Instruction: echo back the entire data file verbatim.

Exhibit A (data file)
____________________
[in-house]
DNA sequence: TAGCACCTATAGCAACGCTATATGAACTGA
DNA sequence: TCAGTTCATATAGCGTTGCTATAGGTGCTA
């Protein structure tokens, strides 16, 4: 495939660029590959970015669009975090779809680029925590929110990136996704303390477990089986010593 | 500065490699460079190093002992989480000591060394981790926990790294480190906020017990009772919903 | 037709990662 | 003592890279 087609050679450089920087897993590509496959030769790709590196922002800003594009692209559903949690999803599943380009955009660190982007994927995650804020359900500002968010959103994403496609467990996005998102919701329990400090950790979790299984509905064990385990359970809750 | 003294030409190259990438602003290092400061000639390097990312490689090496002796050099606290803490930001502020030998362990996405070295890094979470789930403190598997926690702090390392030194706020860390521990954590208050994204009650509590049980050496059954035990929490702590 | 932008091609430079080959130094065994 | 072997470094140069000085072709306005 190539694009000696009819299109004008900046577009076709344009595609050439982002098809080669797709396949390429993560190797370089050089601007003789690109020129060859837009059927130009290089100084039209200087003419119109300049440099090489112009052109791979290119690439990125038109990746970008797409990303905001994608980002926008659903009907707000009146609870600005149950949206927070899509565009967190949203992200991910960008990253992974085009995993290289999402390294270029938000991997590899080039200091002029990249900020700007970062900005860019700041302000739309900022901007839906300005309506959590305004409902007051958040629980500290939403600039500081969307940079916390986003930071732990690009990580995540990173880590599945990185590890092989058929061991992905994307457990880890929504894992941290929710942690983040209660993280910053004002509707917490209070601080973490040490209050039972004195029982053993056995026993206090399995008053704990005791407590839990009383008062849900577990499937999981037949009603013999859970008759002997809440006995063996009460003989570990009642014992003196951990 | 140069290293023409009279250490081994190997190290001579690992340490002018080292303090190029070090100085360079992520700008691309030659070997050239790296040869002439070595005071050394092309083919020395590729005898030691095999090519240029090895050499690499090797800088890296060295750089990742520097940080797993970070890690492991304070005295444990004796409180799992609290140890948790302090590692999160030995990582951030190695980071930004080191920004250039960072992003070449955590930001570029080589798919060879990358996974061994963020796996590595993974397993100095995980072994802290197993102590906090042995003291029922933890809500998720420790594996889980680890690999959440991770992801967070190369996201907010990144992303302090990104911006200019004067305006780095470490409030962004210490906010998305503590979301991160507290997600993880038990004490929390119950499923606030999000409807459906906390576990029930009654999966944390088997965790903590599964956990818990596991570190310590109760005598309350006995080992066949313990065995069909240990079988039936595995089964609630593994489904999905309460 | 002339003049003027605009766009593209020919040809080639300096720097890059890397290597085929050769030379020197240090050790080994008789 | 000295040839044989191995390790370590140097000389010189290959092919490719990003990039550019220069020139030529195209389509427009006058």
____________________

[in-house]
DNA sequence: TAGCACCTATAGCAACGCTATATGAACTGA
DNA sequence: TCAGTTCATATAGCGTTGCTATAGGTGCTA
């Protein structure tokens, strides 16, 4: 495939660029590959970015669009975090779809680029925590929110990136996704303390477990089986010593 | 500065490699460079190093002992989480000591060394981790926990790294480190906020017990009772919903 | 037709990662 | 003592890279 087609050679450089920087897993590509496959030769790709590196922002800003594009692209559903949690999803599943380009955009660190982007994927995650804020359900500002968010959103994403496609467990996005998102919701329990400090950790979790299984509905064990385990359970809750 | 003294030409190259990438602003290092400061000639390097990312490689090496002796050099606290803490930001502020030998362990996405070295890094979470789930403190598997926690702090390392030194706020860390521990954590208050994204009650509590049980050496059954035990929490702590 | 932008091609430079080959130094065994 | 072997470094140069000085072709306005 190539694009000696009819299109004008900046577009076709344009595609050439982002098809080669797709396949390429993560190797370089050089601007003789690109020129060859837009059927130009290089100084039209200087003419119109300049440099090489112009052109791979290119690439990125038109990746970008797409990303905001994608980002926008659903009907707000009146609870600005149950949206927070899509565009967190949203992200991910960008990253992974085009995993290289999402390294270029938000991997590899080039200091002029990249900020700007970062900005860019700041302000739309900022901007839906300005309506959590305004409902007051958040629980500290939403600039500081969307940079916390986003930071732990690009990580995540990173880590599945990185590890092989058929061991992905994307457990880890929504894992941290929710942690983040209660993280910053004002509707917490209070601080973490040490209050039972004195029982053993056995026993206090399995008053704990005791407590839990009383008062849900577990499937999981037949009603013999859970008759002997809440006995063996009460003989570990009642014992003196951990 | 140069290293023409009279250490081994190997190290001579690992340490002018080292303090190029070090100085360079992520700008691309030659070997050239790296040869002439070595005071050394092309083919020395590729005898030691095999090519240029090895050499690499090797800088890296060295750089990742520097940080797993970070890690492991304070005295444990004796409180799992609290140890948790302090590692999160030995990582951030190695980071930004080191920004250039960072992003070449955590930001570029080589798919060879990358996974061994963020796996590595993974397993100095995980072994802290197993102590906090042995003291029922933890809500998720420790594996889980680890690999959440991770992801967070190369996201907010990144992303302090990104911006200019004067305006780095470490409030962004210490906010998305503590979301991160507290997600993880038990004490929390119950499923606030999000409807459906906390576990029930009654999966944390088997965790903590599964956990818990596991570190310590109760005598309350006995080992066949313990065995069909240990079988039936595995089964609630593994489904999905309460 | 002339003049003027605009766009593209020919040809080639300096720097890059890397290597085929050769030379020197240090050790080994008789 | 000295040839044989191995390790370590140097000389010189290959092919490719990003990039550019220069020139030529195209389509427009006058």